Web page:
Sakamichi no Apollon (final)

July 2, 2012

Kaoru Nishimi, a loner, finds himself caught in the midst of an unusual social scene.

Sakamichi no Apollon (Apollo of the Slope, AKA Kids on the Hill) did a good job of weaving in musical performances at critical junctures. This was a show about people finding out about themselves and each other by coming together to play music (particularly Jazz music). Although musical performances were not included in every episode, they were used very effectively to punctuate the dramatic twists in the tale. Even the absence of musical performances felt significant when it happened — typically this was caused by a wrong turn that the characters took that kept them from coming together. Although the various characters had good chemistry, it was in the musical performances that this show hit its emotional highs, so events that prevented a live session were given greater dramatic impact. This was an interesting way of giving the audience a good sense of what the characters were feeling — even if it was frustration, with brief moments of jazz-feuled exhilaration.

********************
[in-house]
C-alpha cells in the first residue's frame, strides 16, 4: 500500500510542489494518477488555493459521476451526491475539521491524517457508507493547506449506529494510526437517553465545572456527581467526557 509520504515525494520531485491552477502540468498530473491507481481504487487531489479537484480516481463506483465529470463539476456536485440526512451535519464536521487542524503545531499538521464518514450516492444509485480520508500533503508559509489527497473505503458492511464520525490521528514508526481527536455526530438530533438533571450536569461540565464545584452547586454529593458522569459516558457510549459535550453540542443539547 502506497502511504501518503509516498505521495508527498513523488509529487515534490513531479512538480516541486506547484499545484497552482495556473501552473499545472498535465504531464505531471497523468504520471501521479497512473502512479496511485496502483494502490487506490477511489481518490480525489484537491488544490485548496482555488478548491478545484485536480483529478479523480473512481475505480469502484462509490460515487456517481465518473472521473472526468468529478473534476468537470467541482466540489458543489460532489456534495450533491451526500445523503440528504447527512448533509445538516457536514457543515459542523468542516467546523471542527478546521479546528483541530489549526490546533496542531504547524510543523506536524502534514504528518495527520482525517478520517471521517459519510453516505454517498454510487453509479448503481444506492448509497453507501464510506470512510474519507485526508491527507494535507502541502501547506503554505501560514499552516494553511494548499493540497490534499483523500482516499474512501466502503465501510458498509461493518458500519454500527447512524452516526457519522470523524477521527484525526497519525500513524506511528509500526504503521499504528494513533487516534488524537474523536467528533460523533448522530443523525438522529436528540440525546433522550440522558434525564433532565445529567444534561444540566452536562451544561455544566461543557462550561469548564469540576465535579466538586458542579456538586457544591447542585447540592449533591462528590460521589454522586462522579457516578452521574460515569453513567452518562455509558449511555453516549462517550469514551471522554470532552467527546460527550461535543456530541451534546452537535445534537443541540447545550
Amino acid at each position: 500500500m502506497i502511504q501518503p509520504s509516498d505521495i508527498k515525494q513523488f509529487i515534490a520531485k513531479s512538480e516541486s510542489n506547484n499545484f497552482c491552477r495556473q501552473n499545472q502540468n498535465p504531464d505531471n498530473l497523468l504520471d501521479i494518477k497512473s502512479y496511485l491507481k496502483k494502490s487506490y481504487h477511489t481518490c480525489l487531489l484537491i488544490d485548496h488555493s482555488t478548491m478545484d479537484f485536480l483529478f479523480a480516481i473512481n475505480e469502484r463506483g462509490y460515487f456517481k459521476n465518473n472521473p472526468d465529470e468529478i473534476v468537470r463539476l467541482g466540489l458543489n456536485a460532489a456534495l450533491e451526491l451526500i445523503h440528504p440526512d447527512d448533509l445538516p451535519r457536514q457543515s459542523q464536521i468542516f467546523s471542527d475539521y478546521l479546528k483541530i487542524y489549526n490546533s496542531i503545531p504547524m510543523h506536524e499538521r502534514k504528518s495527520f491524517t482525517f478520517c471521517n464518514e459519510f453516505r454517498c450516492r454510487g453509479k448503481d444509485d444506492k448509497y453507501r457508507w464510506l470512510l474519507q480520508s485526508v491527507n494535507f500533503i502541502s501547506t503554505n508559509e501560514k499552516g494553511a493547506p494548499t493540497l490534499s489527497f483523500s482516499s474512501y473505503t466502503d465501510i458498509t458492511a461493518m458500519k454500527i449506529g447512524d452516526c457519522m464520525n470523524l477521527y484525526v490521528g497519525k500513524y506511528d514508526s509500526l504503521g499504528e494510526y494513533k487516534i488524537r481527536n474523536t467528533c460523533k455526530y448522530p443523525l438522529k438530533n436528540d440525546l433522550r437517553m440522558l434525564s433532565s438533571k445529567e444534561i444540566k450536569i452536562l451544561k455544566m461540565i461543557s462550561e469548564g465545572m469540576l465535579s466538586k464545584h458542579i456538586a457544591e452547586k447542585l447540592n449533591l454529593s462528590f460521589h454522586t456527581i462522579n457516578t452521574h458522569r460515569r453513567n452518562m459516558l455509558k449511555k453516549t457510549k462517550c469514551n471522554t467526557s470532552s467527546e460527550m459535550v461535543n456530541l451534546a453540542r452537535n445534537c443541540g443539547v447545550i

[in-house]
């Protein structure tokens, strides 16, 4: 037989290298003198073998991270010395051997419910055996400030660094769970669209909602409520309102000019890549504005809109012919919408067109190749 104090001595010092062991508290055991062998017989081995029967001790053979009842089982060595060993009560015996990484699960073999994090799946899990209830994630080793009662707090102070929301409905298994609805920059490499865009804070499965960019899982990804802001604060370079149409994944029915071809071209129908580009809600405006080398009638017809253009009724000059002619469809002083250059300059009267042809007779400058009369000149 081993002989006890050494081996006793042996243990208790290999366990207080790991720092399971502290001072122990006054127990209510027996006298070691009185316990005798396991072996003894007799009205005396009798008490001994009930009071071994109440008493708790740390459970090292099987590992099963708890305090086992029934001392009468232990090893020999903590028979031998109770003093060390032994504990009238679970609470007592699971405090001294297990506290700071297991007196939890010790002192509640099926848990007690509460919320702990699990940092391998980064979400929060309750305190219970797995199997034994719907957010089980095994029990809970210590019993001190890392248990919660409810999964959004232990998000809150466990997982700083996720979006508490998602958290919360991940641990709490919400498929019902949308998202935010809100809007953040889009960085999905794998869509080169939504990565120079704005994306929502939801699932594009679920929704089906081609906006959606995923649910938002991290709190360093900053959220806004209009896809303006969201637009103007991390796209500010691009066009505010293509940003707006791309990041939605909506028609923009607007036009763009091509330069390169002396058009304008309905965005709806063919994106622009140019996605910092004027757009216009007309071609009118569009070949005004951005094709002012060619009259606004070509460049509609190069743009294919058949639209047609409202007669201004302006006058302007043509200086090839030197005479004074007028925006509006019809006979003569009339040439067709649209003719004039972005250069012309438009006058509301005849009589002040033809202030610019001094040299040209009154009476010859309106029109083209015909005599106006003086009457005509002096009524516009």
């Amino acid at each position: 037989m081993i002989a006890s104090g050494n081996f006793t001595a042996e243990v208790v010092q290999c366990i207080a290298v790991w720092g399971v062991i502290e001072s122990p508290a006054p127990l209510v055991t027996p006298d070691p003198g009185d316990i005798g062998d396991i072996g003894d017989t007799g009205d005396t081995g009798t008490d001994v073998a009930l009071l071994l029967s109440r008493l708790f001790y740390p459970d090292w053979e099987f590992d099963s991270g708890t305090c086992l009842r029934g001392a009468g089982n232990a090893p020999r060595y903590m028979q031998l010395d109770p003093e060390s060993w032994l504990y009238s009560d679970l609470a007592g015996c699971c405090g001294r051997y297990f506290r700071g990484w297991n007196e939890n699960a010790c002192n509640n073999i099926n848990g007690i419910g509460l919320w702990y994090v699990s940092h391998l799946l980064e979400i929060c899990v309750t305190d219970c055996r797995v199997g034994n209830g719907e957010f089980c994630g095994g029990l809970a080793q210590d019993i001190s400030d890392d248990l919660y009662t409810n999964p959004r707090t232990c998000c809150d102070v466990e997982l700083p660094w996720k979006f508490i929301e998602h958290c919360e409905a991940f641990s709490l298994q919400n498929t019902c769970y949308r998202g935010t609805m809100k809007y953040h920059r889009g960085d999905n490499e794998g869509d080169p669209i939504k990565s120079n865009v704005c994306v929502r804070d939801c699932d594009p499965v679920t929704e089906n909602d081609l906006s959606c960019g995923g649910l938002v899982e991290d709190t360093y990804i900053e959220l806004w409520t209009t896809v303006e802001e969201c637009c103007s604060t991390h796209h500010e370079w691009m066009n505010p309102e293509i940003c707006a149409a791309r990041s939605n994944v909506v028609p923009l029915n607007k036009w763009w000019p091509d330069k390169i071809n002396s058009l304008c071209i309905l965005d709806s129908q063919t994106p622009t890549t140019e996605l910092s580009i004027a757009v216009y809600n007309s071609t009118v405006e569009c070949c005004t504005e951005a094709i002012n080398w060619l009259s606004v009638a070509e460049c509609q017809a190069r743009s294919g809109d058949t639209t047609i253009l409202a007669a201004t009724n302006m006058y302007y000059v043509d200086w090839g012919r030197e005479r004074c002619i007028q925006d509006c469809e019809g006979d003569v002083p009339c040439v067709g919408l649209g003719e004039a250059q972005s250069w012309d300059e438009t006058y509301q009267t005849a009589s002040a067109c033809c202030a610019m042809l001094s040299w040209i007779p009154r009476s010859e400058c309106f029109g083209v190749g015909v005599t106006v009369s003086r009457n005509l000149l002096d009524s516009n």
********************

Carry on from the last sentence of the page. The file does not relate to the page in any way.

The events takes place in the 1960s, and that was worked into the story in unexpected ways. Society is changing, and even if that isn’t the main focus of the story, it is still having an impact on the various characters, or the people around them.

Sakamichi no Apollon did a good job at demonstrating that happiness doesn’t come easily, even when you seem to have everything you could have asked for. Characters make mistakes, but they aren’t the stupid, “we need this to happen for the plot to work” kind of mistakes. They are just human mistakes. People don’t fit together with ease; they step on each other’s toes and need to find ways to work things out, or the fail to, and things fall apart.

I enjoyed watching this series. The music was great. The artwork was appealing. You can read more about the setup in my first impression post, but I don’t want to say more about what happens, as it is a short series, and I encourage you to experience it for yourself.

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